What is the SADC?
The Southern African Development Community widely known as SADC is a regional bloc that came into existence in 1992. Its main objective is to ensure integration at regional level, tackle and wipe out poverty within Southern Africa, all these to be achieved through economic development and ensuring peace and security in member states. The regional bloc is made up of sixteen countries including Namibia, Zimbabwe, South Africa, Lesotho, DR Congo, Tanzania, Seychelles, Mauritius, Angola, Botswana, Comoros, Mozambique, Zambia, Malawi, Eswatini (then Swaziland) and Madagascar. Its headquarters is in Gaborone, Botswana.
Hearing the name Southern African Development Community for the first time, one could think that it is a bloc opened to countries situated in the southern part of the continent. But that is not the case as the SADC bloc is also open to countries beyond its geographical boundary. Though not directly answerable to Africa’s number one institutional bloc the African Union, SADC works in collaboration with the African Union, the New Partnership for Africa’s Development, NEPAD and other regional blocs to promote continental and regional integration.
Recent successes record by SADC under President Hage Geingob
Over the years, the SADC has been working towards attaining its objectives, pressing hard on peace and stability in member nations. Though not sometimes easy to achieve all of these due to personal differences and ideologies, SADC members remain in the move and have made commendable progress. As clearly defined by previous SADC Chairperson Hage Geingob (current Namibian President), the peaceful and democratic transfer of power by the Kabila Regime to the present Tshisekedi regime in the Democratic Republic of Congo , the peaceful hand over of power in Madagascar (The first peaceful transfer of power from one elected president to another since independence in 1960), the remarkable and historic peace deal inked by the government of Mozambique under President Filipe Nyusi and the rebel turned main opposition group RENAMO are some of the laudable successes recorded by some member states of the Southern African Development Community in recent times.
President Hage Geingob while handing over the chairmanship of SADC to President John Magufuli of Tanzania, applauded the efforts of member states in consolidating democracy. ‘’Leaders are working towards the wellbeing of their citizens’’, he said.
After noticing that almost all member states of SADC can speak Swahili, the leaders have unanimously agreed to use Kiswahili as the bloc’s official language. Tanzanian president, now current chairperson of SADC has always and remains a strong advocate of the use of Swahili in Tanzania and elsewhere in Africa. Preserving Africa’s identity is his plight.
In spite of the visible successes recorded, the regional bloc is still facing challenges, which stand as impediments to integration and economic transformation of its member states. However, the most pronounced is the economic sanctions on Zimbabwe.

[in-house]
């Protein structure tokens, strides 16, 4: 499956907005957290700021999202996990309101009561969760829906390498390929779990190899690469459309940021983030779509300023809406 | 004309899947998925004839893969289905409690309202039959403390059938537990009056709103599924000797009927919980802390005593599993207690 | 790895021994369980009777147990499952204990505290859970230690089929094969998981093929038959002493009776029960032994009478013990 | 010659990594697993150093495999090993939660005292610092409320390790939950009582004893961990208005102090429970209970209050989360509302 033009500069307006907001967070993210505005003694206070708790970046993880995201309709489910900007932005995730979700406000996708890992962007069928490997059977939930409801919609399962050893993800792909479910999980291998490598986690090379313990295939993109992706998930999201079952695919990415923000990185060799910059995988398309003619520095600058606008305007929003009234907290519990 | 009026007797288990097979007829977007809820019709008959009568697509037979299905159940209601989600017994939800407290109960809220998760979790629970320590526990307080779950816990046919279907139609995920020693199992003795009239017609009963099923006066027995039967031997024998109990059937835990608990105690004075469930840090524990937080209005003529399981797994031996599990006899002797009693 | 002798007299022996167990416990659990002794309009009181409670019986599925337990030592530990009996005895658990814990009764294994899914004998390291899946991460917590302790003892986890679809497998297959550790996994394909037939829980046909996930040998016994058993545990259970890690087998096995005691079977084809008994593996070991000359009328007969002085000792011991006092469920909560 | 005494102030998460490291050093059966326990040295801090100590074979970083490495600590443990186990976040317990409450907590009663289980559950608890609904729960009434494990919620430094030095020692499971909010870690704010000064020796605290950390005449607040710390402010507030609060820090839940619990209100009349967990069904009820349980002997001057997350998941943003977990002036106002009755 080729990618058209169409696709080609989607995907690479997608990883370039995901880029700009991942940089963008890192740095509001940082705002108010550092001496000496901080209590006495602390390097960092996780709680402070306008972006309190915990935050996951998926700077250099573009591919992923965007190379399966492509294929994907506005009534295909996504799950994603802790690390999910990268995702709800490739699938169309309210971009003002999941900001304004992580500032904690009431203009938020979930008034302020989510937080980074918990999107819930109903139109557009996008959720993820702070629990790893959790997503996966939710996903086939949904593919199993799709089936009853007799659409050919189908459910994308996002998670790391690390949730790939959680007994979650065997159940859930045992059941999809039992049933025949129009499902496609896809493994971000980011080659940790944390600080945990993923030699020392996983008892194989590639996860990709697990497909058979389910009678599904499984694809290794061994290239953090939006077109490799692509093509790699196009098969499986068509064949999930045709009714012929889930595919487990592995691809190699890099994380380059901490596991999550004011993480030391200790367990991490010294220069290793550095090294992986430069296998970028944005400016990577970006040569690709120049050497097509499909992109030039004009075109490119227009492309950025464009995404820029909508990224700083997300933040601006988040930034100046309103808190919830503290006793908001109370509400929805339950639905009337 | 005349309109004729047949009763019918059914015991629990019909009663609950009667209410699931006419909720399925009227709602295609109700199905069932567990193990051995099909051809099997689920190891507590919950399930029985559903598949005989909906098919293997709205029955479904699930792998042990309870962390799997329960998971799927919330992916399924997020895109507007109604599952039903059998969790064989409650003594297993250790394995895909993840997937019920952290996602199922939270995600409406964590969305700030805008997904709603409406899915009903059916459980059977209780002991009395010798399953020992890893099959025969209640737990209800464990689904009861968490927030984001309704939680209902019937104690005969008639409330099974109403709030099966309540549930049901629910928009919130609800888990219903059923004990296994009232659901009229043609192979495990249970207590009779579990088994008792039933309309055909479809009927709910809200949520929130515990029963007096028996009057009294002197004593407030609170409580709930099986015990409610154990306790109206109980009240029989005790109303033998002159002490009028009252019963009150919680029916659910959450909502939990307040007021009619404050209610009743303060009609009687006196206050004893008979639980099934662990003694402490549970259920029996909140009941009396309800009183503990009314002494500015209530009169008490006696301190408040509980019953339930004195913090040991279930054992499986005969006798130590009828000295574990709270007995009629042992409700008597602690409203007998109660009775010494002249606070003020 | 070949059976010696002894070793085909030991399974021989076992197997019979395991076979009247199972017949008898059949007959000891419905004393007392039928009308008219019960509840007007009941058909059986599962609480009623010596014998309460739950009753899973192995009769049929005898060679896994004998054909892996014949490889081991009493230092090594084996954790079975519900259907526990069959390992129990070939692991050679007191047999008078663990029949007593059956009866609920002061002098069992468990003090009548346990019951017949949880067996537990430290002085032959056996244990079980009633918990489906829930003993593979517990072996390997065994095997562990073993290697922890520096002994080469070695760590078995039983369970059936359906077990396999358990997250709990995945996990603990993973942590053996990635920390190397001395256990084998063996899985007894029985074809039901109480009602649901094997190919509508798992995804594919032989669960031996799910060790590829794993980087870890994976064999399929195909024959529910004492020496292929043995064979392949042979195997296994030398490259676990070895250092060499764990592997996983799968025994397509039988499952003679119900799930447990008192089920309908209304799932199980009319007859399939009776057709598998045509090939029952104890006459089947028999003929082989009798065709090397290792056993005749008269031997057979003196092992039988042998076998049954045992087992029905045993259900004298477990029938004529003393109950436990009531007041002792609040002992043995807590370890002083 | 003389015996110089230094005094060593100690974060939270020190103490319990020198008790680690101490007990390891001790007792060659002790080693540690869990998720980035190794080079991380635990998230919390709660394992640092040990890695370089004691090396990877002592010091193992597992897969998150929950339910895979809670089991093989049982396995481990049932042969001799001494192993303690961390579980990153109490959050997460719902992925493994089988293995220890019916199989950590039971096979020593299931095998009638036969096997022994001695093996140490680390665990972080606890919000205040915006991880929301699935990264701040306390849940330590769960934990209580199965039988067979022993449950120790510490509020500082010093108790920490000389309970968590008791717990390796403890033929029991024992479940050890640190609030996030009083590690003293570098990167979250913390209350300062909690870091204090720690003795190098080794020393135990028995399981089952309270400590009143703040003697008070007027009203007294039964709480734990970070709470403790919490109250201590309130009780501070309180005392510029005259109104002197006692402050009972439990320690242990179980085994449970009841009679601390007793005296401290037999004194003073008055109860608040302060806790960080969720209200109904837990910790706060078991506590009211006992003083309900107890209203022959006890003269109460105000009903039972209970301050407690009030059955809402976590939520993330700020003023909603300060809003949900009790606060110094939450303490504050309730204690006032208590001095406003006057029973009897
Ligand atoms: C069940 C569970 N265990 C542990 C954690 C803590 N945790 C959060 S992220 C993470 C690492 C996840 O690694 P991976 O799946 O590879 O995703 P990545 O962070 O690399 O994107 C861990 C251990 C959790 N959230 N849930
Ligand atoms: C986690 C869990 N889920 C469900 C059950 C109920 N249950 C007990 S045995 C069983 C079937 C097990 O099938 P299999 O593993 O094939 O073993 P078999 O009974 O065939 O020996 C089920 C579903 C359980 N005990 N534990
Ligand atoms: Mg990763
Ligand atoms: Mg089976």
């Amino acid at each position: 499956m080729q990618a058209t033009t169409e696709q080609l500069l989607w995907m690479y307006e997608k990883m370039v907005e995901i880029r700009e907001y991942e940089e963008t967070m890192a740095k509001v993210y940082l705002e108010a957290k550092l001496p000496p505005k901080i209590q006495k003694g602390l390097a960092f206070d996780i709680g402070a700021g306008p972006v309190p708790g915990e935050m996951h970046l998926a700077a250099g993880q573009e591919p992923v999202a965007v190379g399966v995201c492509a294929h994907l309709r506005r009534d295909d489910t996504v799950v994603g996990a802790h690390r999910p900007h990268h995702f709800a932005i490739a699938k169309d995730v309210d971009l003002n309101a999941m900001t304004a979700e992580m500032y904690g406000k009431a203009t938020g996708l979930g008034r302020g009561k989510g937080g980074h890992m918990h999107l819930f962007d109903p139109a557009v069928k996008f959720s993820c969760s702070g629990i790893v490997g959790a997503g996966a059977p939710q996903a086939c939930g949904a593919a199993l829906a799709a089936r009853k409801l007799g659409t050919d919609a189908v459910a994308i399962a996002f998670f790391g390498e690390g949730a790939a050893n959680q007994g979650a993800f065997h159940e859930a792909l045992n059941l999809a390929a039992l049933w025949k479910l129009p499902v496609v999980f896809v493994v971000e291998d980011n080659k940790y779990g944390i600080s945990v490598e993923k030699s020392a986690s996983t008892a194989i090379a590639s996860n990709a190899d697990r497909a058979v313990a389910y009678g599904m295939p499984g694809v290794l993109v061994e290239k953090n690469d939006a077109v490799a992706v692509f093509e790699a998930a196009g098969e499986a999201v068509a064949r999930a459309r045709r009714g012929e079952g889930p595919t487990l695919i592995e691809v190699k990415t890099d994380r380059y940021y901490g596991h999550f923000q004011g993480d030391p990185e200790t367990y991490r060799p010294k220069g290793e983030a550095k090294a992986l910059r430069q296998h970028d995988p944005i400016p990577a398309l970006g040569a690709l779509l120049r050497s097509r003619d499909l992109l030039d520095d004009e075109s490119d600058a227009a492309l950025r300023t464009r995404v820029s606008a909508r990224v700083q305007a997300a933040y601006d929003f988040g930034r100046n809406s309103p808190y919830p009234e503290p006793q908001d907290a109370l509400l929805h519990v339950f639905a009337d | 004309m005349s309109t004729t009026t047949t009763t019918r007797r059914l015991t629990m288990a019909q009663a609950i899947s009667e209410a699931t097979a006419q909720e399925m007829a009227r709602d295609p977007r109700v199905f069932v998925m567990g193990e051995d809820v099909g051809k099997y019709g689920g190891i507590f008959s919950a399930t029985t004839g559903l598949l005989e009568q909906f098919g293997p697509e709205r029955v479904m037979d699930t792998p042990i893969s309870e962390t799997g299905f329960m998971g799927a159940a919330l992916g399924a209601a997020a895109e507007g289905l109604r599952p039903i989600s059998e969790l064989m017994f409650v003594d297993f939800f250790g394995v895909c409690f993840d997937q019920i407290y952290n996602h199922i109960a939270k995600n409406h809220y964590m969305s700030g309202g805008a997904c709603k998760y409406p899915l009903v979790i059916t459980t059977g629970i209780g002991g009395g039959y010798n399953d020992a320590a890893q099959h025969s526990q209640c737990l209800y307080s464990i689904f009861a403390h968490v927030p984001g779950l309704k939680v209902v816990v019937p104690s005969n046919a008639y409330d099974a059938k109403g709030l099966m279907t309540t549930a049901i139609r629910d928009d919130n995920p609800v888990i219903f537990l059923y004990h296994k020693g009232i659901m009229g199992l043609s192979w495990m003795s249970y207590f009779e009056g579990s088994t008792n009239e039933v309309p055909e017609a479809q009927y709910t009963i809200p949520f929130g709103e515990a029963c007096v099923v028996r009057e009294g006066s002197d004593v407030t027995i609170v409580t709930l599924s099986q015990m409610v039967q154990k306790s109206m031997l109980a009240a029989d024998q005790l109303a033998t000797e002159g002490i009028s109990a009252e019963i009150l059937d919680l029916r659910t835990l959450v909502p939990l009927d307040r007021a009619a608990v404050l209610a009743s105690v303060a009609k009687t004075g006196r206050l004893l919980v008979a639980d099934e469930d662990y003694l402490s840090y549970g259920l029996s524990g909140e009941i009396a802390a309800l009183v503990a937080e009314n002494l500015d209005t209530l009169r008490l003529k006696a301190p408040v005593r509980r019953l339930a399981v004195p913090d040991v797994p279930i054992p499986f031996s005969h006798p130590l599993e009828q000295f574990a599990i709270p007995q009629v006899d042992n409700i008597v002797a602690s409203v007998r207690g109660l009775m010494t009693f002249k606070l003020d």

ZIMBABWE ECONOMIC SANCTIONS
The economic sanctions placed on Zimbabwe by the United States and the European Union some decades ago has fiercely damaged the economy of the southern African nation. These sanctions in place since 2002, under then president Robert Mugabe has stifled direct foreign investment in Zimbabwe as EU member states or business moguls cannot engage in economic pacts with the government of Zimbabwe. Though the sanctions are on Zimbabwe, they have an indirect negative effect on the regional bloc SADC. Serving Zimbabwe president Emmerson Mnangagwa has decried the sanctions, blaming them for the country’s slow development.
This is the more reason the new leadership of the regional bloc President John Magufuli has made a clarion call to the United states of America and the European Union, to reconsider their ties with Zimbabwe and ‘’immediately lift’’ the economic embargo. President Magufuli made the call at the just concluded 39th ordinary summit of head of states and government of SADC in Dar es Salaam, Tanzania. Reiterating that the sanctions be removed, President Magufuli said “These sanction have not only affected the people of Zimbabwe and their government but the entire region. It is like a human body, when you chop one of its parts it affects the whole body.” However, SADC has made its call, but the final decision can only come from the US and EU.
Another challenge faced by the bloc is the Ebola virus disease in the Democratic Republic of Congo, which is a health risk due to its contagious nature. Movement beyond borders especially for commercial purposes has been restricted in recent times due to the Ebola outbreak in the east African nation. Notwithstanding, efforts are being made to contain the epidemic. We can’t talk about SADC challenges without mentioning the recent xenophobic attacks in South Africa. Many foreigners in SA have been victims of xenophobic attacks from frustrated and jobless South African youths who feel that foreigners are taking jobs meant for them. This is really an impediment to regional integration preached by SADC.
Terrorists attacks in the region are very minimal as compared to other regions on the continent. The DR Congo government is leaving no stone unturned as far as wiping out rebel groups from its territory.
Aware that these challenges are not favourable factors to drive real industrialization, economic transformation and integration, leaders of the SADC bloc have been urged to ensure peace and stability in their respective nations, especially at the time the historic African Free trade area is entering into force.
Article from AFRIC editorial
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